Fitness instructor Taofique Folarin has created the Dean Street Fitness Programme and demonstrates all the exercises in a series of online videos. We caught up with Taofique to find out more about him and his approach to fitness.
You’re looking great Taofique. Have you always been into fitness?
Thanks, I’m feeling great too. So, I was actually a very chubby child. I was never into sport and I was bullied at school because of my weight. That all changed when I moved to London and embarked on three years of theatre school training. I quickly lost a lot of weight due to the gruelling schedule, and the requirement to obtain a high level of fitness, discipline and self motivation. It was through my professional career as a dancer and actor that I found my passion for fitness. Many of the roles I played notably ‘Banzai’ in The Lion King required an astute awareness of how the body moves and I had to begin strength conditioning. In order to carry the puppet, prevent injury and fulfil the role. From this point I became fascinated with the endless capabilities of the human body, and I wanted to share my expertise and help others reach their goals too.
Tell us about the Dean Street Fitness Programme.
My philosophy as a trainer places emphasis on strengthening both the body and mind. Fitness is more than just striving for exterior perfection but should focus on total well-being from the ground up, inside and out. The Dean Street Fitness Programme’s ethos embodies just that.
Some people do not have time to go to the gym and others do not have the confidence to be in the gym environment. This programme provides the alternative option to work out at home. I am a firm believer that fitness should be inclusive and accessible for all, achievable yet challenging. The programme is tailored for beginners through to advanced so even if it is your first experience of exercise you will be able to work at a level appropriate. Taking that first step is always the hardest but with support and a healthy mindset the possibilities are endless.
Is exercise important in your life?
Exercise is one of the main tools I use to look after my mental wellbeing, without it I imagine I would be a walking ball of stress. Working out is a way of doing something positive just for me. It is one of my top methods for self care. Whether it is a 10, 30 or 60 minutes session, during that time I can forget about the outside world, problems and anxieties and focus on myself. I have never finished a workout and said ‘wished I didn’t do that’. As well as the big plus of improving my life expectancy, training gives my life discipline, structure, and I am always left in a better mood.
What or who motivates you?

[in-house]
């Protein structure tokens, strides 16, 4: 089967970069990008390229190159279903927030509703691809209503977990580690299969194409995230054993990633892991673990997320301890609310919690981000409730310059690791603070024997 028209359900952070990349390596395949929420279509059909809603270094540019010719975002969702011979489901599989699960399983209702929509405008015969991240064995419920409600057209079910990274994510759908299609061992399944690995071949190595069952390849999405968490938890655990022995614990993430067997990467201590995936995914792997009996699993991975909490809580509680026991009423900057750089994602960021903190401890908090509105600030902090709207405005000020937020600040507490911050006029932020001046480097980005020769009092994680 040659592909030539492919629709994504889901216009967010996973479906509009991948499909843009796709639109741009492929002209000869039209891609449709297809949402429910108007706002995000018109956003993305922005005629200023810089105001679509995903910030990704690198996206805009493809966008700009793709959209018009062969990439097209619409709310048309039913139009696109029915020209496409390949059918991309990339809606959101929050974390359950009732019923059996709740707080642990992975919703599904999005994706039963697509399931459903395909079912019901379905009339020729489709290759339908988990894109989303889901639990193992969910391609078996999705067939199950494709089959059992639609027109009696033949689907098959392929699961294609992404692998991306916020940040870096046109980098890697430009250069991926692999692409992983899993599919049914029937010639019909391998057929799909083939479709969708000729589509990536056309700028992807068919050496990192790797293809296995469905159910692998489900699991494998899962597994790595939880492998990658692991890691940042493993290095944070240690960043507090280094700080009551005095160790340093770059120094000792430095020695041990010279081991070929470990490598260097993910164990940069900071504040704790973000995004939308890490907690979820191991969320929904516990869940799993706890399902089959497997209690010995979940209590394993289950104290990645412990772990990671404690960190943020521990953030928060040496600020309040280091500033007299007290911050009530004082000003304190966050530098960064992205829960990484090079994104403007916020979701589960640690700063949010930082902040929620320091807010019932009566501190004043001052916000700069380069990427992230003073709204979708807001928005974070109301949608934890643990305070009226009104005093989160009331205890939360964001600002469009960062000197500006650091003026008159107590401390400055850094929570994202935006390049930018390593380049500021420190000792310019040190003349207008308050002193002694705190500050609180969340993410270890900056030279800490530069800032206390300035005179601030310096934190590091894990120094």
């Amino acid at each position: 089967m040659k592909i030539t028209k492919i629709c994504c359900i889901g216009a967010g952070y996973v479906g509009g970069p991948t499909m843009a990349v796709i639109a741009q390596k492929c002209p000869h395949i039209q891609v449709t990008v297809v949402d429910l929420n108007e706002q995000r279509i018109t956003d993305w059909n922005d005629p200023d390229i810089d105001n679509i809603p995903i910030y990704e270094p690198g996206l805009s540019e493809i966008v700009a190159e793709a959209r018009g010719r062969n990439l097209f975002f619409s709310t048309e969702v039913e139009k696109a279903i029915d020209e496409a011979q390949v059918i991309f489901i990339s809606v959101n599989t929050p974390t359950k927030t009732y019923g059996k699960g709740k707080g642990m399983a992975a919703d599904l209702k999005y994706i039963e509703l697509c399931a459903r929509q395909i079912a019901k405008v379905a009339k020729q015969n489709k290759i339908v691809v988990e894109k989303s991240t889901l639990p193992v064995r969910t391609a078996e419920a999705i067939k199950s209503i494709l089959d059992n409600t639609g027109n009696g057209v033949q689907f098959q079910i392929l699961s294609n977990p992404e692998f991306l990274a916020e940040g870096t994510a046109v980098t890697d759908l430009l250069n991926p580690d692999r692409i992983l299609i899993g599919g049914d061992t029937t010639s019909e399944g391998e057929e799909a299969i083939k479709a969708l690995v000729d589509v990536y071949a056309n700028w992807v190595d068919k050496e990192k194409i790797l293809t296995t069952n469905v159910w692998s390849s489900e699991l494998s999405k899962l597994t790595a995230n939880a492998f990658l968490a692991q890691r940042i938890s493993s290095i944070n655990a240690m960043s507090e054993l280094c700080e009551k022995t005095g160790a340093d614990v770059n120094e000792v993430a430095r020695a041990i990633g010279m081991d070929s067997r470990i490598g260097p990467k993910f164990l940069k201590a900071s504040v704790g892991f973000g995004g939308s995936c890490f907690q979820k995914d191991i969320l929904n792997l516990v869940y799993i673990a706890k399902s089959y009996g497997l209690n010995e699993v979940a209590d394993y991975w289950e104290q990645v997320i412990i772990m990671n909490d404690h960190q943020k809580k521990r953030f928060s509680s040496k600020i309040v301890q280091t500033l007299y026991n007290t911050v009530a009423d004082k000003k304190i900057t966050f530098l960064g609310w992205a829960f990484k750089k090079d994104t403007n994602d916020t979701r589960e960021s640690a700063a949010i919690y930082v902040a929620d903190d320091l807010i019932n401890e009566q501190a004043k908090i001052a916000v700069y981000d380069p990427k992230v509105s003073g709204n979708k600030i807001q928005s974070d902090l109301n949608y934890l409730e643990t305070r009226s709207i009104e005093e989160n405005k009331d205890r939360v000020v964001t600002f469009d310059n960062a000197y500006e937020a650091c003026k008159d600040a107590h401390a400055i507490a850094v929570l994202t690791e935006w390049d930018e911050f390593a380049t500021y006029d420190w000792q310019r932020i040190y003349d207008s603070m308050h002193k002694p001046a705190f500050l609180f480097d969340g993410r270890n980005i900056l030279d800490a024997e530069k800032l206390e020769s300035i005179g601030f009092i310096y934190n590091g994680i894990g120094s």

My mother motivated me when I was growing up. However, I would now say she inspires me, and I motivate myself. I try not to compare or compete with others but look in the mirror to find my competition. Striving to be better today than I was yesterday.
If readers want to train with you where can they find you?
I am proud to say I have recently become a trainer at Barry’s ‘The Best Workout In The World’, you can check out their timetable and find me at one of their studios all over London. With over five years experience working in the boutique fitness industry I have been lucky enough to work in some of London’s leading studios, training clients of all levels and ages. You can also reach out to Folarin Fitness where I provide bespoke 1 on 1 training and online coaching.
What’s the most physically challenging thing you’ve done?
Separate to three years of training in the arts I would have to say when I was a contestant on the BBC show “Special Forces: Ultimate Hell Week”. After a gruelling selection process against some of the UK’s fittest, I was selected and then subjected to an ultimate endurance challenge. I was pushed beyond my mental and physical limits by battle-hardened veterans from the world’s toughest special forces. Every 48 hours we were put through a set of challenges, each one more difficult than the last. I learnt so much about myself and my resilience and it reinforced that we can achieve anything if we put our mind to it.
Do you have any tips for people starting exercise for the first time?
When starting out the biggest mistake people make is exercising with bad form. The early stages of your fitness journey particular with weight training is where you lay the foundations, good technique is extremely important. My advice would be if you are unsure of how to do an exercise, reach out to a professional and/or head online and watch tutorials. I would also remind them that Rome wasn’t built in a day, so be kind to yourself and enjoy the journey.
Do you have any advice about diet?
Diet is a very individual thing, needing to take into account many factors, such as training frequency, lifestyle, training goals and age. As a rule of thumb it’s important to try and listen to your body. It will give you signs and signals as to what you need and when. We all know the foods that make us feel sluggish. Think about the two F’s when choosing food: is it FRESH and does it come FROM the ground. Other than that, water and lots of it!
What food is your guilty pleasure?
Hands down Hob Nobs with a side of cookie dough ice cream.
What are your plans for the rest of 2020?
I have some exciting events lined up with ‘Impulse London’ the gay men’s sexual and mental wellbeing organisation I sit on the board of. So keep your eyes peeled on my socials, as I don’t want to give too much away. In 2020 I’m working to be as happy and healthy as I can be! And I wish the same for all of you.
More at dean.st/fitness
Photos by Joel Ryder. Thanks to Sweatbox gym and sauna for the photoshoot location.